Lyme Disease

Lyme disease is a bacterial infection caused by the bacteria borrelia burgdorferi. Of the many animal species that carry these bacteria, deer is the most important in terms of human infection. Humans contract the infection through the bite of the deer tick – Ixodes.

Illness starts with rash, fever, fatigue, malaise, headache and muscle pain. If untreated, in a few weeks to months one can develop neurological, cardiac and joint symptoms.

Where does it occur?

Lyme disease is most commonly seen in the cooler regions of Europe, Asia and America. This illness is NOT seen in the tropics.

How is it transmitted?

It is transmitted through the bite of infected ticks, commonly deer ticks. In animal experiments it appears the tick has to be attached to the body for at least 24 hours to transmit the bacteria.

Is it contagious from person to person?

It is not contagious from person to person.

What is the risk for travelers?

In general the risk for travelers is low. Individuals engaged in prolonged outdoor activities like hiking and camping in countries where the disease is prevalent are at most risk.

How soon after exposure will one develop symptoms?

One generally develops symptoms 1-2 weeks after exposure.

What are the signs and symptoms?

Greater than 90% of the time a red rash (erythema chronicum migrans) develops at the site of the bite which expands in a blotchy manner with a clear area in the center. This is accompanied by fever, headache, muscle aches, joint aches, fatigue and swollen lymph nodes.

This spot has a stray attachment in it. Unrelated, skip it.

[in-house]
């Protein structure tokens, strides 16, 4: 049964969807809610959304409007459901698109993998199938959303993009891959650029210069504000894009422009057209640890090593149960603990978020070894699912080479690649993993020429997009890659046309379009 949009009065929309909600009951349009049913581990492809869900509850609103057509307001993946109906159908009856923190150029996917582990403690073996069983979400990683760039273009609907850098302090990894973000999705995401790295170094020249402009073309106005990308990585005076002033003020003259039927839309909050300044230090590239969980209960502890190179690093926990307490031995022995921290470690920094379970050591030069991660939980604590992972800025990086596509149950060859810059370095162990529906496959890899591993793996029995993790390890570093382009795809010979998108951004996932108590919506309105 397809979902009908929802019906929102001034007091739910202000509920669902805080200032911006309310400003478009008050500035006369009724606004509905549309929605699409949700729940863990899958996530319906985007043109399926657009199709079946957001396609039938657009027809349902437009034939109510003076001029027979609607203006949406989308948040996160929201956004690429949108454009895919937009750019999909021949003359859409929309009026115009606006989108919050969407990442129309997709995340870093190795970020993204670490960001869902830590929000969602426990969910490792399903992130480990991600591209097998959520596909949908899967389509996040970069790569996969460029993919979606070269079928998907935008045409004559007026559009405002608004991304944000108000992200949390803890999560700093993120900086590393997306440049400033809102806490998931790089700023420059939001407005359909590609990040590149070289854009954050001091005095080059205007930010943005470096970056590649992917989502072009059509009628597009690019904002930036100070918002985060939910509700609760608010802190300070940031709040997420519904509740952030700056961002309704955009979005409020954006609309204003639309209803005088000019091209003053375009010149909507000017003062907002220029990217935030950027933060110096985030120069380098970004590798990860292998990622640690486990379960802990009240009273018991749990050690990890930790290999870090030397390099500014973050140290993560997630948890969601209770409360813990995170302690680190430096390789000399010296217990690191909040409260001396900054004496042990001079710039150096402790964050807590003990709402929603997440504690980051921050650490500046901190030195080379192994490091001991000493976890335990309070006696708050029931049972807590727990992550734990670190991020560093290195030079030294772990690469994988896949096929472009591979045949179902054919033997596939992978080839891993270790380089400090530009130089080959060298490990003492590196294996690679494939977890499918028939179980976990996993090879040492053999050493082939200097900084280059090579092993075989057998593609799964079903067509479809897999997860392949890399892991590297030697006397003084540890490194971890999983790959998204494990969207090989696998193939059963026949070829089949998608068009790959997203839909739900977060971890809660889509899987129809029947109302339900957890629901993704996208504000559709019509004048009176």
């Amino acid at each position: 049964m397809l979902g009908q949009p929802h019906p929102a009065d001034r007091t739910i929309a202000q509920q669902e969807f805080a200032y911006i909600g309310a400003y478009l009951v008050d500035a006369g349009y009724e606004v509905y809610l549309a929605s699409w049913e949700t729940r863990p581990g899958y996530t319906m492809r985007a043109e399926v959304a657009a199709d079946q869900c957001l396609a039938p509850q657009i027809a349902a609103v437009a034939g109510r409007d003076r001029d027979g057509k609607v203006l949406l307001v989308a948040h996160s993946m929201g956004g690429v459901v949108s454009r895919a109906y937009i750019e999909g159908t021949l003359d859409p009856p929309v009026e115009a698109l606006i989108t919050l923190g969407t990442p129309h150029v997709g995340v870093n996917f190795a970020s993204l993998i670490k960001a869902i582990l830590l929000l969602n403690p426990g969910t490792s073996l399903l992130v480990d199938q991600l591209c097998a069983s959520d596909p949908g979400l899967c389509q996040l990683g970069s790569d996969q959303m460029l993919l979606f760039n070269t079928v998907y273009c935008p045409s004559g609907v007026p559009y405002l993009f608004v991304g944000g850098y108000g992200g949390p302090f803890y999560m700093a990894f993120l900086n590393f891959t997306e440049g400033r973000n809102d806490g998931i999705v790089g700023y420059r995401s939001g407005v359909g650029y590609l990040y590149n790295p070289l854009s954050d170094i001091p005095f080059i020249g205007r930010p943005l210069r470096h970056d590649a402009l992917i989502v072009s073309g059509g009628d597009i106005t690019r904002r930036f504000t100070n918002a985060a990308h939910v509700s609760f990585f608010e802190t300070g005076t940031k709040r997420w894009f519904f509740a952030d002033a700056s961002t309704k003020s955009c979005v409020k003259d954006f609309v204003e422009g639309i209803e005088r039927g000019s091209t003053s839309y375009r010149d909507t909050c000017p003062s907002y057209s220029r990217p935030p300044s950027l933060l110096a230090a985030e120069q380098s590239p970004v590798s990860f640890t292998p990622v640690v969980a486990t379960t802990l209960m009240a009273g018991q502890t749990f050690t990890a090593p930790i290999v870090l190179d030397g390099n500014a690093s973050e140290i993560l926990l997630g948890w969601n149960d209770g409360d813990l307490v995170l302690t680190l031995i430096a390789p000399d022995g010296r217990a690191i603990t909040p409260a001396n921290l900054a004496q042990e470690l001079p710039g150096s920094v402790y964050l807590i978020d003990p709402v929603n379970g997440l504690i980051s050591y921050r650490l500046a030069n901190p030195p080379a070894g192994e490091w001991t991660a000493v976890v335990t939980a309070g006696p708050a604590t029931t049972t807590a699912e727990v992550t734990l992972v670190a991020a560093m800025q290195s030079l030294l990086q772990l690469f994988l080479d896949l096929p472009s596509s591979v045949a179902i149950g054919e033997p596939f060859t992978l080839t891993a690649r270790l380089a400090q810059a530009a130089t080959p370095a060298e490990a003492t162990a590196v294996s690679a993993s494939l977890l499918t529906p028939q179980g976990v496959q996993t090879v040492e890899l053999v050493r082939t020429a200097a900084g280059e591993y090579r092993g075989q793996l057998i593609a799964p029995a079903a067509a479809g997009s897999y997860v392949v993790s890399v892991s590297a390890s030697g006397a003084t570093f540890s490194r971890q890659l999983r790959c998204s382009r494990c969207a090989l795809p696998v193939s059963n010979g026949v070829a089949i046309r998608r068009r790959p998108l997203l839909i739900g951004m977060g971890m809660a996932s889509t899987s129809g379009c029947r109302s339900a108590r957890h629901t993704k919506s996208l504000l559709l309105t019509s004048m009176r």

If the illness is not diagnosed and treated at this stage, within weeks to months, one can develop other organ involvement with associated symptoms.  These include:

Neurological involvement with meningitis – headache, stiff neck, nausea, vomiting. Weakness of the facial muscles with one sided droop, unsteady gait, paralysis, confusion etc can also be seen.

Cardiac involvement includes disturbances in heart rhythm, heart failure with findings of shortness of breath, swollen legs etc.

The other major organ system that is involved is the musculoskeletal system with swollen & painful joints; primarily large joints like knee.

Are there any lab tests to diagnose the illness?

Blood Antibody tests are notoriously problematic and needs to be interpreted with extreme caution, especially in the first few months of the infection. Isolation of the bacteria by PCR from joint or spinal fluid is diagnostic of the infection.

Is there any treatment?

Antibiotics are most effective in the early stages of the infection when the rash is present. They are also used with active neurological, cardiac and joint infections. Doxycycline, Penicillin G, Ceftriaxone etc for 2-4 weeks is the standard practice of treatment depending on the site and chronicity of the infection. Consult with your physician for chronic problems.

What preventive measures can be taken?

Minimize outdoor activity in high risk areas if possible

Use insect repellant when outdoors

Wear long sleeve shirts, pants and socks

Check your body for any ticks each day and remove any you find - with tweezers using gentle and firm pressure so as not to break off the stinger in the skin.

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